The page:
A few miles later we left the parkway for our old friend; SR 215.  The Fall color on this side of the mountains was nearing peak.  For whatever reasons, it changes ahead of everywhere else.  SR 215 is one of the all time best motorcycle roads, nice curves, good pavement, great scenes and foliage.  My years absence only made me appreciate the area even more.

I overcame the front tire just long enough to get in some good leans on 215.  A man was taking pictures with a tripod of the great leaf color.  I pulled off and waved for him to take my pic.  He obliged and I wonder how it might have turned out.

Peter Menard has some rally great Fall pictures of 215 from past years.

 Ron Epperly on SR 215

 The ride was quiet and peaceful.  The old farm houses remain the same from my last ride here.  Time mostly stands still in the Blue Ridge.  I was in the lead most of the ride, Ron didn't seem to mind my worn out tire.  Leafs drifted down on us like snow as wemade our way to the Junction.  We skirted by the lake, which tells me not much further to go.  After all these years I still don't know the name of this lake in the woods.  I have several pictures of the lake, but that was years ago.
In this picture I was trying to capture the hillside scene more than the

"Better get back to the campground and square a few things away, and get ready for the annual steak supper at Sagebrush."  The Saturday night steak is a Blue Ridge tradition.   A way to be with your friends and honor the ride season that is about to close for many.
​Fall Festsival, Waynesville
All to soon we were emptied out at "the Junction," so named for the fact 215 intersects here with US 276.  A local diner operates close and over the years has become a ST favorite.  The food is ok, but nothing special, but the location and atmosphere make up for it.

Ron and I parked our Hondas where we always do and went on inside where we were directed to a window booth.  The place was busy with locals, many with kids on their way home from a soccer game.  They are use to having long riders around and pay us no mind.

My right Alpinestar boot now like my front tire-disintegrating.  The sole has separated from the top and flaps when I walk.  It was annoying and embarrassing.  "That joker riding the country and can't afford shoes?"  I hear them thinking.

I had a so so hamburger but mostly chatted with Ron.  My last trip here I didn't visit the Jukebox Junction, so I was glad to be back.  I had missed it.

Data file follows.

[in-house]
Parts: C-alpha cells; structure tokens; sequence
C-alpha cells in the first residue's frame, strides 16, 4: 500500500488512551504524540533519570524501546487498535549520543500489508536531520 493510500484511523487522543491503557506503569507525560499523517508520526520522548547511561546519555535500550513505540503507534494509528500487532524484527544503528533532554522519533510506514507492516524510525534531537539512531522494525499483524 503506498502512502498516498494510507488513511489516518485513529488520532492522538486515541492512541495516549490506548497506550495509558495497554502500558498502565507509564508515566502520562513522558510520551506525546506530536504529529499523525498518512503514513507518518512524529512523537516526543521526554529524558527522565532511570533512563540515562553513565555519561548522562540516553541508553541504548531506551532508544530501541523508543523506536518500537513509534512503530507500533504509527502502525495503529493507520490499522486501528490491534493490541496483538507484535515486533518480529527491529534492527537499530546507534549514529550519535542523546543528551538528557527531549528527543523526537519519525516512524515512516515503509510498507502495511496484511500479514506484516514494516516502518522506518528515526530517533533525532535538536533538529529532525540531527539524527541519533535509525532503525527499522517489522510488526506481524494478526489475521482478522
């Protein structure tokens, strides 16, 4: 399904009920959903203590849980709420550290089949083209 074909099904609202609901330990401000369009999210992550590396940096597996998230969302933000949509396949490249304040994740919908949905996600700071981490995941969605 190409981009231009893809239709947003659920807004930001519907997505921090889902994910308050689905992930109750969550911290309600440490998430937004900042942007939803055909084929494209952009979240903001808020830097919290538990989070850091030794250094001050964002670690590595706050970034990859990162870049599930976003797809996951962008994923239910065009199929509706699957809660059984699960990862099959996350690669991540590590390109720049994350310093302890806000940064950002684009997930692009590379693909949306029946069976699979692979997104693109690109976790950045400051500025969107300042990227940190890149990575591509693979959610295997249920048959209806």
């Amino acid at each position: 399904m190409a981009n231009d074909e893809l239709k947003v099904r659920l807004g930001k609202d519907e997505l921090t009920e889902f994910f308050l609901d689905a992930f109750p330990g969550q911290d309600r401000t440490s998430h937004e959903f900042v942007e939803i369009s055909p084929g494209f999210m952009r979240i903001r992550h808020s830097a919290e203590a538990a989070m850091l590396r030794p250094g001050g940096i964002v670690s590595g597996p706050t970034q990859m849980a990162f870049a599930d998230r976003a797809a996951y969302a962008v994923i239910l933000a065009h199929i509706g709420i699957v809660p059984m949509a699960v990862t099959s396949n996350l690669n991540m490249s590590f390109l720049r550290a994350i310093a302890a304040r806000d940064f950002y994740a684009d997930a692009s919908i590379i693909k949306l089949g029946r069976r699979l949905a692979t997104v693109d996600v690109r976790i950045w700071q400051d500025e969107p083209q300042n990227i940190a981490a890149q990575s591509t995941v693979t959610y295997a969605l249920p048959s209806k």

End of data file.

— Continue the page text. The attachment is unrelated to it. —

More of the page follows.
After a relaxing lunch Ron said he needed batteries for his camera so we went next door to a Dollar General.  "This wasn't here last time I was here."  It looked just like the other 10,000 Dollar Generals in America.  When we finished Ron went back up to the Parkway to grab some pictures now that he had his camera back in operation.  "Alright bro, I'm gonna head back to the campground through Waynesville."

The ride into Waynesville went quickly.  The business district is pedestrian only during the festival.  I parked the 1300 and took a stroll down the street.  A bluegrass band was in full swing entertaining the folks as they shopped the sidewalk vendors.  It was a great atmosphere.  Friendly people in a friendly town, enjoying a beautiful day.  Doesn't get any better.

    I found these pumpkins near the festival.
Back at the campground I edited pics, made a few phone calls, and just relaxed.  My ragged boot was getting worse by the step.  I spoke to a few riders and swapped war stories.

I took my Ipad back to the store porch to get on WIFI.  That worked pretty well till someone bumped me off.  It seems the network can only handle 5 at a time.   When number 6 signs on he bumps 1 off.  I wanted to check the latest football scores, but could not get signed back on after getting shoved off.

Uncle Phil pulled in with the train.  "How'd it go today," I asked.  "Good, nice ride and no wrecks."  The Gathering has been haunted the last few years with get offs, so that news was welcomed.

The steakhouse was confirmed for 6pm and at 5:30 Ron and I started that way.  The steakhouse is a 10 minute ride at most from the campground.

The parking lot already had a gaggle of STs glimmering in the parking lot when we arrived.  Management escorted us to our place in the banquet room.  I had a small sirloin with a heavy dose of conversation and fellowship.  It had been a good Gathering, and we celebrated with tons of grins and talk.

The TV in the corner advised Alabama had won easily, so all was right with the world.

Too soon it was time to get back to the campground.  It was dark now, but still warm for this time of year.  "Had some chilly rides from here to Cruso over the years, but tonight won't be one of them," as I threw my leg over.
In keeping with years past, I rode over to Shell station to top off the tank for the ride home on the "morrow."  The ST took in about 4 gallons.

The ride back was dark, and after leaving the highway the high beams and PIAAs lit up the old road to the campground.  Parking was easier on this night as many guys checked out today.  Still had a good crowd at the campfire.  I have always liked the evening fire at the Gathering.

"Better get some sleep, early day tomorrow."  As in years past my plan is to attend church over in Maggie Valley at 8am. which means 7am Alabama time.  I took a shower and finished that headed back to my tent.  I put my headphons on and turned on the Ipad.  I listened to Sirius XM for about 30 and then went to sleep.